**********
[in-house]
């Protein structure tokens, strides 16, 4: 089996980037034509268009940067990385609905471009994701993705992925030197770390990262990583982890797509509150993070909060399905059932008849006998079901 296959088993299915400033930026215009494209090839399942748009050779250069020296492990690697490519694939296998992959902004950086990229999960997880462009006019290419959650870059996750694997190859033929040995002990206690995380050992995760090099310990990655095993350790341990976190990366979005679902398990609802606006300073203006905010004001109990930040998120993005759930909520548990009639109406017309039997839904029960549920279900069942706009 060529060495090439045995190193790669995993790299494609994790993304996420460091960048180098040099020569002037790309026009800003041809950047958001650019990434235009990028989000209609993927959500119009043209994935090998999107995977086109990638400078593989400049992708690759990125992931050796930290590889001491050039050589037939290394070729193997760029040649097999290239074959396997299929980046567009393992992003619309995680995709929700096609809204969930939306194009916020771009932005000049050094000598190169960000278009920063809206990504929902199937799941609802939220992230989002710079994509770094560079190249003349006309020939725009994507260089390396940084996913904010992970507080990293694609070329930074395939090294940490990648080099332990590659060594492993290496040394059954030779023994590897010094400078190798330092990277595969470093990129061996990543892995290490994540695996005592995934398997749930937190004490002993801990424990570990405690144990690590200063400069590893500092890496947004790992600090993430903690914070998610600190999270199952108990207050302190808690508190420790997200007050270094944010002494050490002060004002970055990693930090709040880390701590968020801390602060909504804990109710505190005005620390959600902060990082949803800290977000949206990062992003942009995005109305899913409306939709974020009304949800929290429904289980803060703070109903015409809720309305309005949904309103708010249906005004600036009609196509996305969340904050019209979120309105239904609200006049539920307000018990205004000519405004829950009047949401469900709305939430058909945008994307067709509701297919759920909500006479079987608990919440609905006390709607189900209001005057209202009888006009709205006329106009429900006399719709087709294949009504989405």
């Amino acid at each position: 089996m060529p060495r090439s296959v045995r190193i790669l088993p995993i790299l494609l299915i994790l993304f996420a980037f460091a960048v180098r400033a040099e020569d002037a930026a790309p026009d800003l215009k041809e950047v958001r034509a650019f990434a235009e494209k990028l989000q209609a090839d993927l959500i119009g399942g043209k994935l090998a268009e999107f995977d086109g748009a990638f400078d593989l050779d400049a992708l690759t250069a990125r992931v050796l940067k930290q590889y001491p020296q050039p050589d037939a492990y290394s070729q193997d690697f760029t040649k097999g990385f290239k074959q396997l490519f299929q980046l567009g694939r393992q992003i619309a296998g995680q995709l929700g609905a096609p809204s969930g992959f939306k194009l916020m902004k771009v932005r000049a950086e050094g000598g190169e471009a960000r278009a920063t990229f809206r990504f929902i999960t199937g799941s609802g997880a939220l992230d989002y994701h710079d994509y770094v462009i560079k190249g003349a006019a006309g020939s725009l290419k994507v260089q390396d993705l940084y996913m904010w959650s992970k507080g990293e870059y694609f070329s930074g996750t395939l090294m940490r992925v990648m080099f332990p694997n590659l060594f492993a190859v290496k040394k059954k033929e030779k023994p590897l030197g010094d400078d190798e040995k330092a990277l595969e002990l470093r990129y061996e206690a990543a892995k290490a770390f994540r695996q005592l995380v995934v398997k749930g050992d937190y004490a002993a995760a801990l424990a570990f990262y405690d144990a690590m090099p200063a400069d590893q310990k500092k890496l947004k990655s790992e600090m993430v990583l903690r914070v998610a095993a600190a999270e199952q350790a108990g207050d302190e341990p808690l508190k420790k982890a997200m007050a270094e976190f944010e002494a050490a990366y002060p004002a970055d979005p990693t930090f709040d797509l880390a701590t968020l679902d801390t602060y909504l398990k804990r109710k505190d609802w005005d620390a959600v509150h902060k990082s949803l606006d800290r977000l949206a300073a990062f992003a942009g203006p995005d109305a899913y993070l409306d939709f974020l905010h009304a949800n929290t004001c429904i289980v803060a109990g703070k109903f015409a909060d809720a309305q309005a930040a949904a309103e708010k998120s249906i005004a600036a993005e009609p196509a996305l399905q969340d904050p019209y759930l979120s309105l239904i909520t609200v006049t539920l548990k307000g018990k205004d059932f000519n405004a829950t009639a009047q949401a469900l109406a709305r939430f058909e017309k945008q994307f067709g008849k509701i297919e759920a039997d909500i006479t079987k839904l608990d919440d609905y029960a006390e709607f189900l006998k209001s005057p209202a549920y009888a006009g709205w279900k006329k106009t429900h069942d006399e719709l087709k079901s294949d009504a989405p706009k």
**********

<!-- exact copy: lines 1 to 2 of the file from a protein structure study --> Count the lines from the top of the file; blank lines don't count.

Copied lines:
[in-house]
């Protein structure tokens, strides 16, 4: 089996980037034509268009940067990385609905471009994701993705992925030197770390990262990583982890797509509150993070909060399905059932008849006998079901 296959088993299915400033930026215009494209090839399942748009050779250069020296492990690697490519694939296998992959902004950086990229999960997880462009006019290419959650870059996750694997190859033929040995002990206690995380050992995760090099310990990655095993350790341990976190990366979005679902398990609802606006300073203006905010004001109990930040998120993005759930909520548990009639109406017309039997839904029960549920279900069942706009 060529060495090439045995190193790669995993790299494609994790993304996420460091960048180098040099020569002037790309026009800003041809950047958001650019990434235009990028989000209609993927959500119009043209994935090998999107995977086109990638400078593989400049992708690759990125992931050796930290590889001491050039050589037939290394070729193997760029040649097999290239074959396997299929980046567009393992992003619309995680995709929700096609809204969930939306194009916020771009932005000049050094000598190169960000278009920063809206990504929902199937799941609802939220992230989002710079994509770094560079190249003349006309020939725009994507260089390396940084996913904010992970507080990293694609070329930074395939090294940490990648080099332990590659060594492993290496040394059954030779023994590897010094400078190798330092990277595969470093990129061996990543892995290490994540695996005592995934398997749930937190004490002993801990424990570990405690144990690590200063400069590893500092890496947004790992600090993430903690914070998610600190999270199952108990207050302190808690508190420790997200007050270094944010002494050490002060004002970055990693930090709040880390701590968020801390602060909504804990109710505190005005620390959600902060990082949803800290977000949206990062992003942009995005109305899913409306939709974020009304949800929290429904289980803060703070109903015409809720309305309005949904309103708010249906005004600036009609196509996305969340904050019209979120309105239904609200006049539920307000018990205004000519405004829950009047949401469900709305939430058909945008994307067709509701297919759920909500006479079987608990919440609905006390709607189900209001005057209202009888006009709205006329106009429900006399719709087709294949009504989405």